I remember when 3G was the biggest thing for mobile data. The first step into “high speed” (sort of). Obviously, our expectations weren’t so high back then. It was a huge jump for mobile devices though until it was later surpassed by 4G when it first started rolling out in 2009. Since then, no one ever wanted to think about the mediocre speeds that came with 3G.
Fast forward to 2022, less than 1% of devices still make use of 3G networks. Most are just options that rely on the most basic of connected features. Everything else has been pushed toward 4G or 4G LTE by just about every provider or company out there.
With this, cellular carriers have decided that it is time to let 3G go finally and bury it in the sand to be forgotten as we move toward faster technologies. Like the current 5G that makes 3G look like it belongs sitting next to a floppy disk somewhere in a museum.
The first of these companies will be AT&T, which will be throwing the switch tomorrow (February 22nd). Any device that depends strictly on 3G will lose connectivity.
Soon after, T-Mobile will be following with Sprint’s network in March and then with its own in July. Finally, Verizon will flip its own switch at the very end of the year. Therefore, 2022 marks the end of 3G connectivity nationwide.
Not much of a concern unless you haven’t upgraded your mobile phone in the last 10+ years. Of course, less than 1% is still a number. Therefore someone, somewhere, will be affected by this change. Most of which are not phone devices or tablets, but instead special security systems or tracking solutions. Thankfully, it will be a very small impact. However, if you do fall into this crowd, you will be wanting to upgrade said devices before your carrier takes the network down.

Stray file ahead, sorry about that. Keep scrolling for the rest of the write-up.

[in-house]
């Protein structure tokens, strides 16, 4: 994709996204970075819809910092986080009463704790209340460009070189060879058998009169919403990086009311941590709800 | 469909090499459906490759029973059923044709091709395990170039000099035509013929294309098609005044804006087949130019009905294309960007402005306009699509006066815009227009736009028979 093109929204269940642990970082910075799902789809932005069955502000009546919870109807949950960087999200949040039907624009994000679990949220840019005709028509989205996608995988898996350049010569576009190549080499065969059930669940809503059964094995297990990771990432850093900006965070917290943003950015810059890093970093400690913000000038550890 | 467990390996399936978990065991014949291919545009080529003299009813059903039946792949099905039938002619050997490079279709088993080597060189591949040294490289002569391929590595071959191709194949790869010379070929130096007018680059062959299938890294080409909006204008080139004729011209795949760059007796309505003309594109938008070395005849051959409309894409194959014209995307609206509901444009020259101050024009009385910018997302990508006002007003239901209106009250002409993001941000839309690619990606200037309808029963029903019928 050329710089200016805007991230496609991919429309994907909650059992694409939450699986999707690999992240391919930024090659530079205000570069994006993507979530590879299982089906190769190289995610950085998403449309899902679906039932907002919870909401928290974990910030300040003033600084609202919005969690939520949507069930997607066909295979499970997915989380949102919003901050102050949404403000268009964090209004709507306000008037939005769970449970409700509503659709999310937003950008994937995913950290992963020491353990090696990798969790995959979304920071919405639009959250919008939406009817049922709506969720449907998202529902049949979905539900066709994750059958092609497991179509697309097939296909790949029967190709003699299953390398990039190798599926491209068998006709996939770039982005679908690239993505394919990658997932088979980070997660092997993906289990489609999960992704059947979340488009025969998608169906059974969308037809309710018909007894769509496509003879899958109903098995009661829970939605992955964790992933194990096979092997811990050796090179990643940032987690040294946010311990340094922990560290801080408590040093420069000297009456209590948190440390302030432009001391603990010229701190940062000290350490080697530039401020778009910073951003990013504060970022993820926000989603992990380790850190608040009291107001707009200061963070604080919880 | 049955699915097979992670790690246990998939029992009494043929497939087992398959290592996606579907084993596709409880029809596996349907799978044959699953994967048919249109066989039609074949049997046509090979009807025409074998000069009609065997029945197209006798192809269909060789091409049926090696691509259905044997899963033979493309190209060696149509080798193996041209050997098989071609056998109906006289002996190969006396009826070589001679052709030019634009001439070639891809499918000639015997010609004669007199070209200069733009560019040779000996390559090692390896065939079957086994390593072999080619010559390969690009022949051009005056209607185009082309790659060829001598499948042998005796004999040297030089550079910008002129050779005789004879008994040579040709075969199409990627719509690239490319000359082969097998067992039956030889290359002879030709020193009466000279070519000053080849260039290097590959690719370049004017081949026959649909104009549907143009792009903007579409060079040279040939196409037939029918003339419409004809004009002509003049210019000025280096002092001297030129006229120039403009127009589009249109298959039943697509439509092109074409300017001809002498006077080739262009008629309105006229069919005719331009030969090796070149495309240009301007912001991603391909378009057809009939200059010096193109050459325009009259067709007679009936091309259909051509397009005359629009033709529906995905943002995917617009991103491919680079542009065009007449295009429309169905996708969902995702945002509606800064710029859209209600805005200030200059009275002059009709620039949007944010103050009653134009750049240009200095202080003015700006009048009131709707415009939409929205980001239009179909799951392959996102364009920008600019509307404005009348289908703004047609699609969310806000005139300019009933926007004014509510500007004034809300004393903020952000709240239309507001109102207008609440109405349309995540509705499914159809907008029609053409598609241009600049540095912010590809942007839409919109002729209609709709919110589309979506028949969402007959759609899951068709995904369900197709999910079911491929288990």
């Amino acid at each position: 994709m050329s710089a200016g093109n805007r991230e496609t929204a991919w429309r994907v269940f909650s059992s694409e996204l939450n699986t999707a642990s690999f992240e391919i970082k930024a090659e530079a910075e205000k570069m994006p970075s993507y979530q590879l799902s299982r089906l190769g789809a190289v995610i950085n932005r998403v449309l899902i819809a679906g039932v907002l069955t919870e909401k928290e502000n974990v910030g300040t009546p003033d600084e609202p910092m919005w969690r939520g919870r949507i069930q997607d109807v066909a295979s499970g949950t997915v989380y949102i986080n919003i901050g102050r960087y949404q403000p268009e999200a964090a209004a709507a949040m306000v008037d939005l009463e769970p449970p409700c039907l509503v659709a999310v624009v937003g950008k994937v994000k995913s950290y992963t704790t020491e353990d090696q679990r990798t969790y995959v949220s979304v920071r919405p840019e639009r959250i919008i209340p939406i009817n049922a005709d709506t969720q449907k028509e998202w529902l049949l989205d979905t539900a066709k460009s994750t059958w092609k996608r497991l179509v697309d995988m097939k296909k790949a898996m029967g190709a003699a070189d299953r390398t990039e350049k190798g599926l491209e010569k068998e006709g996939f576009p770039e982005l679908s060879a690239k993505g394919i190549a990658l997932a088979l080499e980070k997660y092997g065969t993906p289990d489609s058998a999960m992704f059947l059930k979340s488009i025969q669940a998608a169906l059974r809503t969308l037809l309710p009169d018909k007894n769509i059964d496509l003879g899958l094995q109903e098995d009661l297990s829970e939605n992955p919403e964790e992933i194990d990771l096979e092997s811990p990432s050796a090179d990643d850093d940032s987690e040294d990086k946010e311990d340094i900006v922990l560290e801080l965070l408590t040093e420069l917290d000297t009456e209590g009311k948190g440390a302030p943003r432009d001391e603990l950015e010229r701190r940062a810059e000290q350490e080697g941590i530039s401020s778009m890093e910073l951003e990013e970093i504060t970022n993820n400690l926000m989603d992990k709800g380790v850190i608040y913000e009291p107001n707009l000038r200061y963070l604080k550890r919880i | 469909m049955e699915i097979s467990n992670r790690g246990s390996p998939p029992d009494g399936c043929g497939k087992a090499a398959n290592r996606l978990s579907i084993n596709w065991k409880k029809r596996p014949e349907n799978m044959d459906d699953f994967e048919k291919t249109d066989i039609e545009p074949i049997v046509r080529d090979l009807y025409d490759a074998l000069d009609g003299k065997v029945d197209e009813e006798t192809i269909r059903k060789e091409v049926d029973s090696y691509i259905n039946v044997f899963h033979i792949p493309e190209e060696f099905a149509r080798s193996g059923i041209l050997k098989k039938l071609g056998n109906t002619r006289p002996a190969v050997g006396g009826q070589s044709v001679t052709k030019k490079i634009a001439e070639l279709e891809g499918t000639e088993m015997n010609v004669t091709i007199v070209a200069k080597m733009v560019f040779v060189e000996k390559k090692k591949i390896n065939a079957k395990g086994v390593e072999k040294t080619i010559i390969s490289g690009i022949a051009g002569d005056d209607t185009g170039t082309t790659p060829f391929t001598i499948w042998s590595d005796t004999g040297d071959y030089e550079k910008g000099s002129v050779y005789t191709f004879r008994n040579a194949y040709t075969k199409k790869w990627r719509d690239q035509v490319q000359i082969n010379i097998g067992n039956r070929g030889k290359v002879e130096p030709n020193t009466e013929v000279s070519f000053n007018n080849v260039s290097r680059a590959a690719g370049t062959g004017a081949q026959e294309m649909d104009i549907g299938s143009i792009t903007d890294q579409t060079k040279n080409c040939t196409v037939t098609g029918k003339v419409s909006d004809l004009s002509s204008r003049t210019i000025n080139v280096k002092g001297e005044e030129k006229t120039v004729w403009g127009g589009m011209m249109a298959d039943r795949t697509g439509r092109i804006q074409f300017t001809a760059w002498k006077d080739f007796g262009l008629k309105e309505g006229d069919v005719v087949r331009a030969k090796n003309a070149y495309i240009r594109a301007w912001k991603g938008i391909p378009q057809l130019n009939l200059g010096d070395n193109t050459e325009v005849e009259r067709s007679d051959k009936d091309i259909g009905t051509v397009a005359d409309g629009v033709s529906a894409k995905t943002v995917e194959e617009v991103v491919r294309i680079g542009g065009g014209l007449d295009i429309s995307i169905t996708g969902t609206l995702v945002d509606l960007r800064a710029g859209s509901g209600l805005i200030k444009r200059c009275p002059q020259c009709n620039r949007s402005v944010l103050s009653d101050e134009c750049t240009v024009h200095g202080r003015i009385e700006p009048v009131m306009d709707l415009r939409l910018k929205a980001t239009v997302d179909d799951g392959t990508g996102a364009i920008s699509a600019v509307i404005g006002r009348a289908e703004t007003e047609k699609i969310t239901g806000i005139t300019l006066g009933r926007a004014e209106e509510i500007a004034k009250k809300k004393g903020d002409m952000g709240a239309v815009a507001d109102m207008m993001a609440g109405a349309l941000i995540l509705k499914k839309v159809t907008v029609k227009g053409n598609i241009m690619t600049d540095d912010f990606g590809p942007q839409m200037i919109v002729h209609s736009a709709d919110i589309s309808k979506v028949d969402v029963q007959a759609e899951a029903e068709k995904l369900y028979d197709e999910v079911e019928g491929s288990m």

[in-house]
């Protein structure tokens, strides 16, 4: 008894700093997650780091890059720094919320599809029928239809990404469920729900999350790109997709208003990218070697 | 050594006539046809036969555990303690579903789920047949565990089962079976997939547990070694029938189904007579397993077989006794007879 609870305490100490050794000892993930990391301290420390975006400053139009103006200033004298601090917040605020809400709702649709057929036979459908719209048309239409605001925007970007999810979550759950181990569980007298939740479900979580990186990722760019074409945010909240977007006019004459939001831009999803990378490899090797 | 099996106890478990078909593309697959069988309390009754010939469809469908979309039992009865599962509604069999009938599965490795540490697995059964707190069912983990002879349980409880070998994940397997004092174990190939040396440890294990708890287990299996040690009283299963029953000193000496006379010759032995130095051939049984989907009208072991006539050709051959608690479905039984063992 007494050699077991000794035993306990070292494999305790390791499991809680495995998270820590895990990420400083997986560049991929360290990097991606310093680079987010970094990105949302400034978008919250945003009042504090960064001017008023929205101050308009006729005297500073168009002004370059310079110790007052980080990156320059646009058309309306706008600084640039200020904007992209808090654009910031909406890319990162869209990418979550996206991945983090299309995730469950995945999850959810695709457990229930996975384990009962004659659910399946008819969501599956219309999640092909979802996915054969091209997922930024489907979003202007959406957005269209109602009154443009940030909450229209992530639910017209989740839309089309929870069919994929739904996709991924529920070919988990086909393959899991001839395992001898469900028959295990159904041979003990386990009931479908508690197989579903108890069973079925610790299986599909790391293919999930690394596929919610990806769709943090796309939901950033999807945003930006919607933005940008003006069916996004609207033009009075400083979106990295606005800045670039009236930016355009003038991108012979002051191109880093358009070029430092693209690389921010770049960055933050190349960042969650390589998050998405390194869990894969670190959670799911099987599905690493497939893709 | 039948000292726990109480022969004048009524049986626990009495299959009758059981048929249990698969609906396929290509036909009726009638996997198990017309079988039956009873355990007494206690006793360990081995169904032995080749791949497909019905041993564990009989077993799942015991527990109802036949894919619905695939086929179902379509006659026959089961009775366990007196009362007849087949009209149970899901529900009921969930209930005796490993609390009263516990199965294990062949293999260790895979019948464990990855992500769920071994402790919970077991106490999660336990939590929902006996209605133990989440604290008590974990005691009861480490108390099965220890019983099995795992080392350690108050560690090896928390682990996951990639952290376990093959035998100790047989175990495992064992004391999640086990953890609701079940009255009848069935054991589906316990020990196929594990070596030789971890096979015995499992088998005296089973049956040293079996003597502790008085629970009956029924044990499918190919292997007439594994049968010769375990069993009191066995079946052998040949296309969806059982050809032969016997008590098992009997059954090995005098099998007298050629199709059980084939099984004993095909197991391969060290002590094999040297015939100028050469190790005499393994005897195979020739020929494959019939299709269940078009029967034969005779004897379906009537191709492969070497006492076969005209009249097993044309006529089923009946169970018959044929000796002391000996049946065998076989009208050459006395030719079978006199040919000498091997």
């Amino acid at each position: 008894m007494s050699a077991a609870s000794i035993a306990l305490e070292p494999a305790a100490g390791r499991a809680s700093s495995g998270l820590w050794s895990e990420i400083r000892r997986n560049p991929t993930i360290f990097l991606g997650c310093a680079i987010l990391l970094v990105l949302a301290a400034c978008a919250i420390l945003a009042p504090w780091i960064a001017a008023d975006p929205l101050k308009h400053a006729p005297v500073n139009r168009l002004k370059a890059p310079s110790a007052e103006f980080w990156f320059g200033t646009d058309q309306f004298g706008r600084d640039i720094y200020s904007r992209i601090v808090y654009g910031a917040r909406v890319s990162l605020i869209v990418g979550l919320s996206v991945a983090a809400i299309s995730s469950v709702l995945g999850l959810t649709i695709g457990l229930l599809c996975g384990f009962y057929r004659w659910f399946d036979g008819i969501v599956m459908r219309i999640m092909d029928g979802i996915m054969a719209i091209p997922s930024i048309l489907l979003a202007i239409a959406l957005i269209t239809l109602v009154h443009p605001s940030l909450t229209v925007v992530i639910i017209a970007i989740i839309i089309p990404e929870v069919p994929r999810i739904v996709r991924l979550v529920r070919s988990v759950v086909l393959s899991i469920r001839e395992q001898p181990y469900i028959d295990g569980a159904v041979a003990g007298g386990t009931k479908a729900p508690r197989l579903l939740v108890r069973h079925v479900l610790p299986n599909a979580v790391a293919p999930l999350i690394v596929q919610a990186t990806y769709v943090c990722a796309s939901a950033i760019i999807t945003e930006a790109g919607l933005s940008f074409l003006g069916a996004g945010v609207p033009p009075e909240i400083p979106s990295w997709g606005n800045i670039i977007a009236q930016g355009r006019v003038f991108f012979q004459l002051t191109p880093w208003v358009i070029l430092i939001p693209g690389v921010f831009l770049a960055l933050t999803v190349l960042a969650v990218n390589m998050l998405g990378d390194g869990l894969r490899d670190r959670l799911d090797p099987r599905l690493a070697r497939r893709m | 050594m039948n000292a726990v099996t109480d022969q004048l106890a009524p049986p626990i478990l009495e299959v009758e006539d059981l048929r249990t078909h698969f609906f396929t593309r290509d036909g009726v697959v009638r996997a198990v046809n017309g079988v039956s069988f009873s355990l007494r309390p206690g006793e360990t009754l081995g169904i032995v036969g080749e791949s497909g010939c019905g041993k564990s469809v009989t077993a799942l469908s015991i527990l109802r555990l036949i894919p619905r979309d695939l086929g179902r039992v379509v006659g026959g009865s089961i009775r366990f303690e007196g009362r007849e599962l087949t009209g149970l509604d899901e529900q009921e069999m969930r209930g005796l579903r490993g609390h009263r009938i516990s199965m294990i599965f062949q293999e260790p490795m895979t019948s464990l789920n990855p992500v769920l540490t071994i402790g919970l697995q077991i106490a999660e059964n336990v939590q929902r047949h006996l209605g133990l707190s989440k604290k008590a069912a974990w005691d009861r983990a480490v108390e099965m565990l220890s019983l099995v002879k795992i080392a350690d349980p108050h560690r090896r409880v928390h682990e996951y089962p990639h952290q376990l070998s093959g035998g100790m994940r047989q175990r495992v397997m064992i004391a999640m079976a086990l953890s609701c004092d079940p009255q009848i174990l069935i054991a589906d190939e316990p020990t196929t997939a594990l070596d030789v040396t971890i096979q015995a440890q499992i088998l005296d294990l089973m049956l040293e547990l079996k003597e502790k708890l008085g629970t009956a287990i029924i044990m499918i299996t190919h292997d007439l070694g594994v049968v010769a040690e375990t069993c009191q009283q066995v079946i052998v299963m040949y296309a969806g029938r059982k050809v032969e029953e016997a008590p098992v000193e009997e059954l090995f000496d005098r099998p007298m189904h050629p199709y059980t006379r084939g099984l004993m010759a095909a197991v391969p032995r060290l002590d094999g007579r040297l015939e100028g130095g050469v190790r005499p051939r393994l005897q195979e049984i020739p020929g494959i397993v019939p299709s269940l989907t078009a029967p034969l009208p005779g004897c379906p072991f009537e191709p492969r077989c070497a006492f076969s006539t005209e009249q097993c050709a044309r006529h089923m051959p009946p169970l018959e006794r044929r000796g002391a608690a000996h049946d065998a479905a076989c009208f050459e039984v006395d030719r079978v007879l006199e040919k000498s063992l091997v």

3G had a good run though given the number of years it has been actively in use. The first 3G network began rolling out at the start of 2002, making it 20 years old this year. And like everything else technology-wise, an expiration date is inevitable.
On the plus side of things, the resources that will be freed up are to be merged into current technologies to strengthen 5G networks around the country. 5G is definitely a huge step in wireless data for mobile devices, home internet connections, city infrastructure, and more.
Though I do wonder about data limits where 3G is used as a threat for when you use too much 4G. T-Mobile, for example, uses 3G as a fallback when you use up all of the USB/Wi-Fi tethering data within your plan. So if you have 10GB of tethering in your plan and you use it up, you fall into 3G for the rest of the month for “unlimited” (slower) use. Thus this must mean your penalty might not be as bad in the future. Hopefully, at least, as 3G can be unbearable when it comes to modern expectations.